We try not to repeat ourselves, and that’s why I always felt that I didn’t want to do a sequel. But returning to this now, I was asked by Alcon, because they were the ones who bought the title, thereby buying the franchise, they said there wasn’t a story. I said, well, actually there’s a very clear and present and straightforward story, which opens up into a more complex universe, with all its outcomes and characters. Because the very first film is a very clear indication of what the second will be. And I’m not going to tell you what it is, because I’ll give the whole thing away. And not only that, but it’ll sound too simple – but it’s not simple, it gets quite complicated.

It’s fundamentally about AIs, though. The idea that I always on insisted from day one, because I directed the fucking movie, is that Harrison Ford, Deckard, is a Replicant. He had to be. So for this story to function today, he has to be a Replicant, otherwise there’s no story.

That leads me to something I was going to ask you, which is that, one of the things I see in your science fiction films is how relatable and interesting the artificial human characters are. Including Alien, because Ash gets some of the best lines in the film.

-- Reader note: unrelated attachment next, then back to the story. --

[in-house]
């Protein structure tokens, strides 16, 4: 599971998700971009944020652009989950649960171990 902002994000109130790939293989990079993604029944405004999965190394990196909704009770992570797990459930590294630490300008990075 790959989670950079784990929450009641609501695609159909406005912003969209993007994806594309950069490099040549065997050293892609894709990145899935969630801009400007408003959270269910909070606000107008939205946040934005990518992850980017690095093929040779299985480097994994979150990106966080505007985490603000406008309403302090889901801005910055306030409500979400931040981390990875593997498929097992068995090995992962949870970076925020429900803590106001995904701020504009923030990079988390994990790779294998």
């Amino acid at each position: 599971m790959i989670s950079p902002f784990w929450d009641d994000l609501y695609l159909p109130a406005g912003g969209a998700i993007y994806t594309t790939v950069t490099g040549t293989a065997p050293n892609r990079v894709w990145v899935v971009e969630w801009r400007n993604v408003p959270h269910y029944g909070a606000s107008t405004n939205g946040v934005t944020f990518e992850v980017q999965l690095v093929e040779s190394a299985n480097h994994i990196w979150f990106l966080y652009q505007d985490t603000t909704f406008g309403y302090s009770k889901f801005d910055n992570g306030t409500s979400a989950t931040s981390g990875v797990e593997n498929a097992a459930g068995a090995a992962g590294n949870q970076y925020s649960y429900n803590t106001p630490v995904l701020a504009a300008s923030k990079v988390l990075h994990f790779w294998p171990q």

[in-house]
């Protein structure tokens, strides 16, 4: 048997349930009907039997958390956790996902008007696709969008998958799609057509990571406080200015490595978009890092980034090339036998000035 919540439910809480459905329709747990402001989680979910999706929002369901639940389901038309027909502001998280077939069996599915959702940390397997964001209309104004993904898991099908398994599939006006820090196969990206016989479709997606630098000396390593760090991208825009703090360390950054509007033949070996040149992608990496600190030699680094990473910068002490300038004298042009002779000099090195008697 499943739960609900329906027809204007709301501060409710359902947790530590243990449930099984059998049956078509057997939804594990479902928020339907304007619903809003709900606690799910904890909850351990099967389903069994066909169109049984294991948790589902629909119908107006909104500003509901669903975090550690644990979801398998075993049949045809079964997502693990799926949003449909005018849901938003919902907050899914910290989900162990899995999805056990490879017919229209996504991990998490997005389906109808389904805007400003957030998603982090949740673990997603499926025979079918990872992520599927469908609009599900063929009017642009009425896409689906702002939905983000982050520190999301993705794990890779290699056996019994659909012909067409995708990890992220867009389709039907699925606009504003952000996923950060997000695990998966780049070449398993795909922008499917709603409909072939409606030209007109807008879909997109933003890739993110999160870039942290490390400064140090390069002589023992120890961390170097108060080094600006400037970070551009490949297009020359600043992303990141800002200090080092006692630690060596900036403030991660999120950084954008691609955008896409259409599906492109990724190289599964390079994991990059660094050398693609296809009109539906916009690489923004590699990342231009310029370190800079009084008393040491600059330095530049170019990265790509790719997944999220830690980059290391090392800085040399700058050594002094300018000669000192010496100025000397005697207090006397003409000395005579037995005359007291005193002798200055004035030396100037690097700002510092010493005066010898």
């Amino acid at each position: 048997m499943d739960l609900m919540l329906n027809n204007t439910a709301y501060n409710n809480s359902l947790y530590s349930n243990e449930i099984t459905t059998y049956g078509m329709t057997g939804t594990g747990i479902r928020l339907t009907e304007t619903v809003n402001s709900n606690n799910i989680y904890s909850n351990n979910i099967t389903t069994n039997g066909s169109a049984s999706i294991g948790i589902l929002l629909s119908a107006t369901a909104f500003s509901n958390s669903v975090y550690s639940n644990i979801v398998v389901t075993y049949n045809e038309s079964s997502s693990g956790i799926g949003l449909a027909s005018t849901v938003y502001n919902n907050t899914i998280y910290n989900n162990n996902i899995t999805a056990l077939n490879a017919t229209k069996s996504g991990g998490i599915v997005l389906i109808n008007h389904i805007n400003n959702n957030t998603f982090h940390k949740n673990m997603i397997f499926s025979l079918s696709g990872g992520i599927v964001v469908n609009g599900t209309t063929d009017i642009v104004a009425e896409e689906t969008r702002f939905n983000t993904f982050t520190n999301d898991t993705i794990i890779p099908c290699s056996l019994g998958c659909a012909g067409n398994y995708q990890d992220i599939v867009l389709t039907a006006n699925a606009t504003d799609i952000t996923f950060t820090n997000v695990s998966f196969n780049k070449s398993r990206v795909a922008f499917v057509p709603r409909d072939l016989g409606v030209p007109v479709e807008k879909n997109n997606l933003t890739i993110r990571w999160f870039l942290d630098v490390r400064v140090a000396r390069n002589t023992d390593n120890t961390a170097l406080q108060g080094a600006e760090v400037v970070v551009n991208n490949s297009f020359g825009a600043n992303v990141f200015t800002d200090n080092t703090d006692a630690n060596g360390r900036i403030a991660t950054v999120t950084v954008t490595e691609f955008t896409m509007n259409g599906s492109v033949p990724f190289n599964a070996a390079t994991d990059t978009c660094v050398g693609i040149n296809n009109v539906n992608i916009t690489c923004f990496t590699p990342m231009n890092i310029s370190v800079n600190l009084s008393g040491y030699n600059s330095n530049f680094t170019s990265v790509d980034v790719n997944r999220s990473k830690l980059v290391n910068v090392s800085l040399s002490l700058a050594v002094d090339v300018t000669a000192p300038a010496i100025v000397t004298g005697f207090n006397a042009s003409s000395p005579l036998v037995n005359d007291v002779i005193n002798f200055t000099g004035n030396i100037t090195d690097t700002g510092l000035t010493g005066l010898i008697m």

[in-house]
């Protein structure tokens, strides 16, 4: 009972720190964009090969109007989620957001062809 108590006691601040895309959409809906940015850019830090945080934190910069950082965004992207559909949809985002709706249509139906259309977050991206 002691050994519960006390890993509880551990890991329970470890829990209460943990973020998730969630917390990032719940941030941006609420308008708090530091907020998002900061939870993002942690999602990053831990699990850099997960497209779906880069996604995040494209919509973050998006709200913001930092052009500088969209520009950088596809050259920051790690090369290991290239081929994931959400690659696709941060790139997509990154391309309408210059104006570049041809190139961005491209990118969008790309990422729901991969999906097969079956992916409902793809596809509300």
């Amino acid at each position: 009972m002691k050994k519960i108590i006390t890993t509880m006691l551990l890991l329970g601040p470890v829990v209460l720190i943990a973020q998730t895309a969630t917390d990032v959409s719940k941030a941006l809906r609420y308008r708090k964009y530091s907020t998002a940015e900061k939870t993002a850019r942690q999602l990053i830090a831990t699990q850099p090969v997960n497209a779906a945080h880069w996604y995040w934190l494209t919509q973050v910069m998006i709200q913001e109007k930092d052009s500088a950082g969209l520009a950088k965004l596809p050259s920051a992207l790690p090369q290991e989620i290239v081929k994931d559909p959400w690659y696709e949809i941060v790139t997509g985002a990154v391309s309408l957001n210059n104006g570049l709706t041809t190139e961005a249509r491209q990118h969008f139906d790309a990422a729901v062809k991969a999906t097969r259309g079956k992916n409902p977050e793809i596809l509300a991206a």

Yes. Yes. You know, the monster was the monster, and I was lucky – because I figured there’d be no film without Giger. That was the unique beast. But they [the studio] didn’t want to use it, and there was a bit of a fight, insisting that I not use it, on the basis that they thought it was obscene. I said, obscene’s good! Scary’s good!

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But the trick in the script, that I thought was really the thing that took another turn, and a step up in terms of the bar, when you suddenly have Ash, who’s a computer, aboard the ship. Which is not new – you’ve got to thank Stanley Kubrick for that [in 2001: A Space Odyssey], with HAL, except Ash was the first replication of a human, who’s AI. HAL was an eye in a wall, and a brain.

I thought that step by step process was logical, and that’s what’s great about Stanley’s film – the logic of having a computer on board an incredibly valuable piece of equipment, to mind the business of the company or whoever’s paying for it. Apart from, the human beings are always fragile, both physically and psychologically. So if you’ve got a ship that’s going off into deep space for many, many years – actually five years, ten year turn-around – the crew on Alien will come back very, very wealthy, therefore it’s worth a ten year turn-around. But in so doing, you’ve got to have a protector of the investment. So that, I think, was a stroke of genius, Ash.